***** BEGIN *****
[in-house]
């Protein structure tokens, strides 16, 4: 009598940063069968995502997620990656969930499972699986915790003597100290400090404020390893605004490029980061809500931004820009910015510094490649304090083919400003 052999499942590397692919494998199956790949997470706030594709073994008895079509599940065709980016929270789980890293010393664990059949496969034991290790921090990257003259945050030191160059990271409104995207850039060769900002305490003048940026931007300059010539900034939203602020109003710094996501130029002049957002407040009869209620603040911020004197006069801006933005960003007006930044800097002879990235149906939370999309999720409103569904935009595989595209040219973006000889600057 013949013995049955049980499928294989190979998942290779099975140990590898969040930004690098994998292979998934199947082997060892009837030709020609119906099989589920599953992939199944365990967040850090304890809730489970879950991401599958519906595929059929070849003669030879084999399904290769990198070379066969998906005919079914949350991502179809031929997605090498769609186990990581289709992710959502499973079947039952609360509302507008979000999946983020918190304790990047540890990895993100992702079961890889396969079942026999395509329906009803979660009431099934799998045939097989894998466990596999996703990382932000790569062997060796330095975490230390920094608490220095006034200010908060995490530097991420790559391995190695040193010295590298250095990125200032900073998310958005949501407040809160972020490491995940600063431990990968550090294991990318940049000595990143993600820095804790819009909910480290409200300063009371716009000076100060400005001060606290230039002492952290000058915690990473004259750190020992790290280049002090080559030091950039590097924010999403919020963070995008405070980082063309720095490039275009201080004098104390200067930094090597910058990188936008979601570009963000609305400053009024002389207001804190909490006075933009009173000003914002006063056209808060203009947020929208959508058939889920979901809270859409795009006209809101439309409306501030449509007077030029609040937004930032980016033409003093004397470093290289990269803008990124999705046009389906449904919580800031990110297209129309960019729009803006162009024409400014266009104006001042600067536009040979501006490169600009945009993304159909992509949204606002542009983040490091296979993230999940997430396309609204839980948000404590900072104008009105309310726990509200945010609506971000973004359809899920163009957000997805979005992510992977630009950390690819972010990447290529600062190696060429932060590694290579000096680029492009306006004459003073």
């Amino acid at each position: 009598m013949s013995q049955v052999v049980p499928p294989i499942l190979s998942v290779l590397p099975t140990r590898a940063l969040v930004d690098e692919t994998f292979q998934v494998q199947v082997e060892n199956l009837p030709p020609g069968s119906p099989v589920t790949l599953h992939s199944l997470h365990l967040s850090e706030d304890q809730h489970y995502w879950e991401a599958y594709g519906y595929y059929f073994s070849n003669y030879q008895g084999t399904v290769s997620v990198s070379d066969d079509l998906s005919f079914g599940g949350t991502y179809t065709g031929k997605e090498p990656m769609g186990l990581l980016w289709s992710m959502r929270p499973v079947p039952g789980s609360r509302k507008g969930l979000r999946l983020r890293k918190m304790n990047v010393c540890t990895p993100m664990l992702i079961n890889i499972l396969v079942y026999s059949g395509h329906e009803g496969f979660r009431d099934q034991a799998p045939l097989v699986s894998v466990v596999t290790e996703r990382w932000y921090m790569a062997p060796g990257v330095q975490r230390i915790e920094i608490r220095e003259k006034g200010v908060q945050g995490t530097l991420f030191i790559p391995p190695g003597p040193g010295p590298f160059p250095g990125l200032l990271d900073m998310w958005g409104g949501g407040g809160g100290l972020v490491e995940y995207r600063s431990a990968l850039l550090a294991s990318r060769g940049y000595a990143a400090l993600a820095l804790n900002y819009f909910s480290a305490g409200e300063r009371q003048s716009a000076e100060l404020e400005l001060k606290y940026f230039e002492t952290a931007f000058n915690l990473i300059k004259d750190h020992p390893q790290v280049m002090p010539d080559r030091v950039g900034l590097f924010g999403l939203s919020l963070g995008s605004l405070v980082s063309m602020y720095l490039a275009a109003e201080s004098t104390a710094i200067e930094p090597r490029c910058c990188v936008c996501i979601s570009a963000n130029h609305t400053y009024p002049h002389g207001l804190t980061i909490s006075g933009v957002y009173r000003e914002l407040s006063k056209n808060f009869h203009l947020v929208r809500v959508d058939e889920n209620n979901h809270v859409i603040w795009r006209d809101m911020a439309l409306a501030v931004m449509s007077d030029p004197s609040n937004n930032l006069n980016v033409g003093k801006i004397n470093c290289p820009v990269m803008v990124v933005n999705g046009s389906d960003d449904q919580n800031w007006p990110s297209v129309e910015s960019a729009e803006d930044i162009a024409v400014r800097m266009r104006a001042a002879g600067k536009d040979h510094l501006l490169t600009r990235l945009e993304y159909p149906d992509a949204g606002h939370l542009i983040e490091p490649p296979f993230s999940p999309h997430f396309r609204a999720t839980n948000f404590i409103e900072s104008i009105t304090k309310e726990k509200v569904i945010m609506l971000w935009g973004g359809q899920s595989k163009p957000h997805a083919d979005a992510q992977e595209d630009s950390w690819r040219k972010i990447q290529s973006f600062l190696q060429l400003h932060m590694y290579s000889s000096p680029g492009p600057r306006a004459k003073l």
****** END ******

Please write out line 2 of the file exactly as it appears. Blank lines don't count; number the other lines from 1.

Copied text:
């Protein structure tokens, strides 16, 4: 009598940063069968995502997620990656969930499972699986915790003597100290400090404020390893605004490029980061809500931004820009910015510094490649304090083919400003 052999499942590397692919494998199956790949997470706030594709073994008895079509599940065709980016929270789980890293010393664990059949496969034991290790921090990257003259945050030191160059990271409104995207850039060769900002305490003048940026931007300059010539900034939203602020109003710094996501130029002049957002407040009869209620603040911020004197006069801006933005960003007006930044800097002879990235149906939370999309999720409103569904935009595989595209040219973006000889600057 013949013995049955049980499928294989190979998942290779099975140990590898969040930004690098994998292979998934199947082997060892009837030709020609119906099989589920599953992939199944365990967040850090304890809730489970879950991401599958519906595929059929070849003669030879084999399904290769990198070379066969998906005919079914949350991502179809031929997605090498769609186990990581289709992710959502499973079947039952609360509302507008979000999946983020918190304790990047540890990895993100992702079961890889396969079942026999395509329906009803979660009431099934799998045939097989894998466990596999996703990382932000790569062997060796330095975490230390920094608490220095006034200010908060995490530097991420790559391995190695040193010295590298250095990125200032900073998310958005949501407040809160972020490491995940600063431990990968550090294991990318940049000595990143993600820095804790819009909910480290409200300063009371716009000076100060400005001060606290230039002492952290000058915690990473004259750190020992790290280049002090080559030091950039590097924010999403919020963070995008405070980082063309720095490039275009201080004098104390200067930094090597910058990188936008979601570009963000609305400053009024002389207001804190909490006075933009009173000003914002006063056209808060203009947020929208959508058939889920979901809270859409795009006209809101439309409306501030449509007077030029609040937004930032980016033409003093004397470093290289990269803008990124999705046009389906449904919580800031990110297209129309960019729009803006162009024409400014266009104006001042600067536009040979501006490169600009945009993304159909992509949204606002542009983040490091296979993230999940997430396309609204839980948000404590900072104008009105309310726990509200945010609506971000973004359809899920163009957000997805979005992510992977630009950390690819972010990447290529600062190696060429932060590694290579000096680029492009306006004459003073």